Zhu T, Sun H, Li P, Xue Y, Li Y, Ma Y. Constitutive expression of alkaline β-mannanase in recombinant Pichia pastoris. Process Biochem. 2014;49:2025–9.
Yamabhai M, Sak-Ubol S, Srila W, Haltrich D. Mannan biotechnology: from biofuels to health. Crit Rev Biotechnol. 2014;36:32–42.
Songsiriritthigul C, Buranabanyat B, Haltrich D, Yamabhai M. Efficient recombinant expression and secretion of a thermostable GH26 mannan endo-1,4-beta-mannosidase from Bacillus licheniformis in Escherichia coli. Microb Cell Fact. 2010;9:20.
Songsiriritthigul C, Lapboonrueng S, Roytrakul S, Haltrich D, Yamabhai M. Crystallization and preliminary crystallographic analysis of beta-mannanase from Bacillus licheniformis. Acta Crystallogr Sect F Struct Biol Cryst Commun. 2011;67:217–20.
Michon C, Langella P, Eijsink VG, Mathiesen G, Chatel JM. Display of recombinant proteins at the surface of lactic acid bacteria: strategies and applications. Microb Cell Fact. 2016;15:70.
Tozakidis IE, Brossette T, Lenz F, Maas RM, Jose J. Proof of concept for the simplified breakdown of cellulose by combining Pseudomonas putida strains with surface displayed thermophilic endocellulase, exocellulase and β-glucosidase. Microb Cell Fact. 2016;15:103.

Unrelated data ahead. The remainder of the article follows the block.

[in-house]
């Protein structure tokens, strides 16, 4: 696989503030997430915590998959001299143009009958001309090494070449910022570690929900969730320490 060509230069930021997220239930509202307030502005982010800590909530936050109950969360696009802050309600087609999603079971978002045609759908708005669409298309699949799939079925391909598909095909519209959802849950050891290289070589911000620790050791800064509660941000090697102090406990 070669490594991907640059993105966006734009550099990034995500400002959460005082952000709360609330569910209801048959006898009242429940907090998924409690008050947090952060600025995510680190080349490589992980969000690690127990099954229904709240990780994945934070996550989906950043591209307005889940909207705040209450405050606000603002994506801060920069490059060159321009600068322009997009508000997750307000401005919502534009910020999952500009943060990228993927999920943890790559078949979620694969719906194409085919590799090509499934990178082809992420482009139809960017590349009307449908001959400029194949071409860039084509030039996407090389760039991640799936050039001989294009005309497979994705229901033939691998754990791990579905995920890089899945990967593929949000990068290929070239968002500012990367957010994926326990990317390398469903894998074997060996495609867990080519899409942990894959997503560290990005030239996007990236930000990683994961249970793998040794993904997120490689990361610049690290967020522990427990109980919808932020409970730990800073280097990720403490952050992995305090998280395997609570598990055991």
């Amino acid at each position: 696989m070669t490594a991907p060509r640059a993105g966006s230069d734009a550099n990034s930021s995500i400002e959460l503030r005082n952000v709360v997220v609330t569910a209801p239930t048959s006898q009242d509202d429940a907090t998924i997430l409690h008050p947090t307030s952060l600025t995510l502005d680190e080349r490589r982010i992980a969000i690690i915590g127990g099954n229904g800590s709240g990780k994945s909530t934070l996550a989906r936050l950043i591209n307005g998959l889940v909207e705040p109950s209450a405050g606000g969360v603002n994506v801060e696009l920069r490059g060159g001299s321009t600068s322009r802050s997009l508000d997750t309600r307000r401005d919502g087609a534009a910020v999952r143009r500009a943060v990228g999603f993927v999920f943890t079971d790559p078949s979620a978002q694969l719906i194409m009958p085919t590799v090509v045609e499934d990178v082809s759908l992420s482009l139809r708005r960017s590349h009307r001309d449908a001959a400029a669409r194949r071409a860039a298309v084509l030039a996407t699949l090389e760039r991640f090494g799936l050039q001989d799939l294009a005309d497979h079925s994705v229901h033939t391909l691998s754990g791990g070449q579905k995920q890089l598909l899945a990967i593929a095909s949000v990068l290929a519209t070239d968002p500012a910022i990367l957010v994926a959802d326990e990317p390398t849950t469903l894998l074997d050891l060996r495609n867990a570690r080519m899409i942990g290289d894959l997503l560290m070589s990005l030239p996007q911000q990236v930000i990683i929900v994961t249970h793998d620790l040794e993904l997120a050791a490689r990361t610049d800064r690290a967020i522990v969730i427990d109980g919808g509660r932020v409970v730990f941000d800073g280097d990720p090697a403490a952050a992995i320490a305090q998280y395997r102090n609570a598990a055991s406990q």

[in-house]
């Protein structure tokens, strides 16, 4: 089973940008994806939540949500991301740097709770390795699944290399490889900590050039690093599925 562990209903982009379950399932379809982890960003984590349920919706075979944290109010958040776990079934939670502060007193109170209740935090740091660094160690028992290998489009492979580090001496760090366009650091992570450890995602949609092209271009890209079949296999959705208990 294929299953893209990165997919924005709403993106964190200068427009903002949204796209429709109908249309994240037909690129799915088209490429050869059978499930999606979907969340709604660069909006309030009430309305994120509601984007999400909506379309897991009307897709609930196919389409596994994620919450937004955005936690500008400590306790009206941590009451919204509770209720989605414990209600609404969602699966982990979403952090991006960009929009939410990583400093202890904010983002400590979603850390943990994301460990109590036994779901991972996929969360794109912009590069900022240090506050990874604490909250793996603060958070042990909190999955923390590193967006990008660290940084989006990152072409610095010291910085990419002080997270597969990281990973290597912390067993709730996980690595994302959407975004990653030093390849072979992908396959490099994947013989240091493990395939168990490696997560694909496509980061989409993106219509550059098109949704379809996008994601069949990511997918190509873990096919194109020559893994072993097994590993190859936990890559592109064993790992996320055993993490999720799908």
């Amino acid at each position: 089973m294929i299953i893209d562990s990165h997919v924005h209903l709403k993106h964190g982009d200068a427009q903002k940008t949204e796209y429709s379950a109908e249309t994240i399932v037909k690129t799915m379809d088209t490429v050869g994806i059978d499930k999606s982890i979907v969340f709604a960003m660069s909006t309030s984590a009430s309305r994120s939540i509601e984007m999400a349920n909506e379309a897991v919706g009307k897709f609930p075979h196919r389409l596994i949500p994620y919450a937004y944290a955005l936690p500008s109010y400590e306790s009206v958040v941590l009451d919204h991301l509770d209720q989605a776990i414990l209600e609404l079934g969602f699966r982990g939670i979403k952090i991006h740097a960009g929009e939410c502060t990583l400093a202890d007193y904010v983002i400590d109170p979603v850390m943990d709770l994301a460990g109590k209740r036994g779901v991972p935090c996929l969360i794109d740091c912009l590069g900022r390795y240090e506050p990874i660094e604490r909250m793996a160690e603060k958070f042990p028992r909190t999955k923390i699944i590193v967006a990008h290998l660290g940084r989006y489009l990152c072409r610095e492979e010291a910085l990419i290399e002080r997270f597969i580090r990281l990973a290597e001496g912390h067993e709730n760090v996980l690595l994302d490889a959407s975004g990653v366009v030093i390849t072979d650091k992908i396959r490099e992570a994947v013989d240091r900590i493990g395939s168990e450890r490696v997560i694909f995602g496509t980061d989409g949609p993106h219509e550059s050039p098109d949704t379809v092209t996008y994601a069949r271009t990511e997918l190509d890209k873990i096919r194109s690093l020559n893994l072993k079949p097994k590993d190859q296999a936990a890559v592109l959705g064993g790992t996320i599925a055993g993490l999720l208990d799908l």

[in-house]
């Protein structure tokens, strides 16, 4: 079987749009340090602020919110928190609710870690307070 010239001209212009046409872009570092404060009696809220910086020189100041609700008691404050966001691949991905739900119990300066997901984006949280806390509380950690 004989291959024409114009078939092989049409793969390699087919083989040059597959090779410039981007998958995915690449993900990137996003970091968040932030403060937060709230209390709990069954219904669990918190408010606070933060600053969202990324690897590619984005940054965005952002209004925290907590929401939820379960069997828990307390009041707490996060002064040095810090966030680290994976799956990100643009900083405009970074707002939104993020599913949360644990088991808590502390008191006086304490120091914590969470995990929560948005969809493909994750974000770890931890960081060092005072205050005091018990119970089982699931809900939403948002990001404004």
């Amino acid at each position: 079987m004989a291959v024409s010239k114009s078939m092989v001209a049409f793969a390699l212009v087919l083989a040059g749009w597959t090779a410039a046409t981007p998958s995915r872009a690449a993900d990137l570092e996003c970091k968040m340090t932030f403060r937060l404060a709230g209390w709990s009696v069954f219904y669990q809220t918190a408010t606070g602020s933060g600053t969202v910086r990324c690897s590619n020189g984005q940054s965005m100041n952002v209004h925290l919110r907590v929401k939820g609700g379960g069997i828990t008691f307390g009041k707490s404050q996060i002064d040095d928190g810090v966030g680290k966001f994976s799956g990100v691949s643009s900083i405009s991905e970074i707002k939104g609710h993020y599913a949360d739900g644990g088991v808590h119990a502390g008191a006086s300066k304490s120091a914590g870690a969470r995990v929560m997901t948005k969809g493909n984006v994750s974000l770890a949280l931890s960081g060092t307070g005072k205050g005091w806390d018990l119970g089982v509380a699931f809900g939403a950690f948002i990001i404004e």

Li Y, Lu L, Wang H, Xu X, Xiao M. Cell surface engineering of a beta-galactosidase for galactooligosaccharide synthesis. Appl Environ Microbiol. 2009;75:5938–42.
Tabuchi S, Ito J, Adachi T, Ishida H, Hata Y, Okazaki F, Tanaka T, Ogino C, Kondo A. Display of both N- and C-terminal target fusion proteins on the Aspergillus oryzae cell surface using a chitin-binding module. Appl Microbiol Biotechnol. 2010;87:1783–9.
Fukuda T, Isogawa D, Takagi M, Kato-Murai M, Kimoto H, Kusaoke H, Ueda M, Suye S. Yeast cell-surface expression of chitosanase from Paenibacillus fukuinensis. Biosci Biotechnol Biochem. 2007;71:2845–7.
Kuroda K, Ueda M. Arming technology in yeast-novel strategy for whole-cell biocatalyst and protein engineering. Biomolecules. 2013;3:632–50.
Leenhouts K, Buist G, Kok J. Anchoring of proteins to lactic acid bacteria. Anton Leeuw Int J Gen Mol Microbiol. 1999;76:367–76.
Bielen A, Teparic R, Vujaklija D, Mrsa V. Microbial anchoring systems for cell-surface display of lipolytic enzymes. Food Technol Biotechnol. 2014;52:16–34.
Samuelson P, Gunneriusson E, Sta S. Display of proteins on bacteria. J Biotechnol. 2002;96:129–54.
Åvall-Jääskeläinen S, Palva A. Lactobacillus surface layers and their applications. FEMS Microbiol Rev. 2005;29:511–29.
Nguyen H-M, Mathiesen G, Stelzer EM, Pham ML, Kuczkowska K, Mackenzie A, Agger JW, Eijsink VGH, Yamabhai M, Peterbauer CK, et al. Display of a β-mannanase and a chitosanase on the cell surface of Lactobacillus plantarum towards the development of whole-cell biocatalysts. Microb Cell Fact. 2016;15:1–14.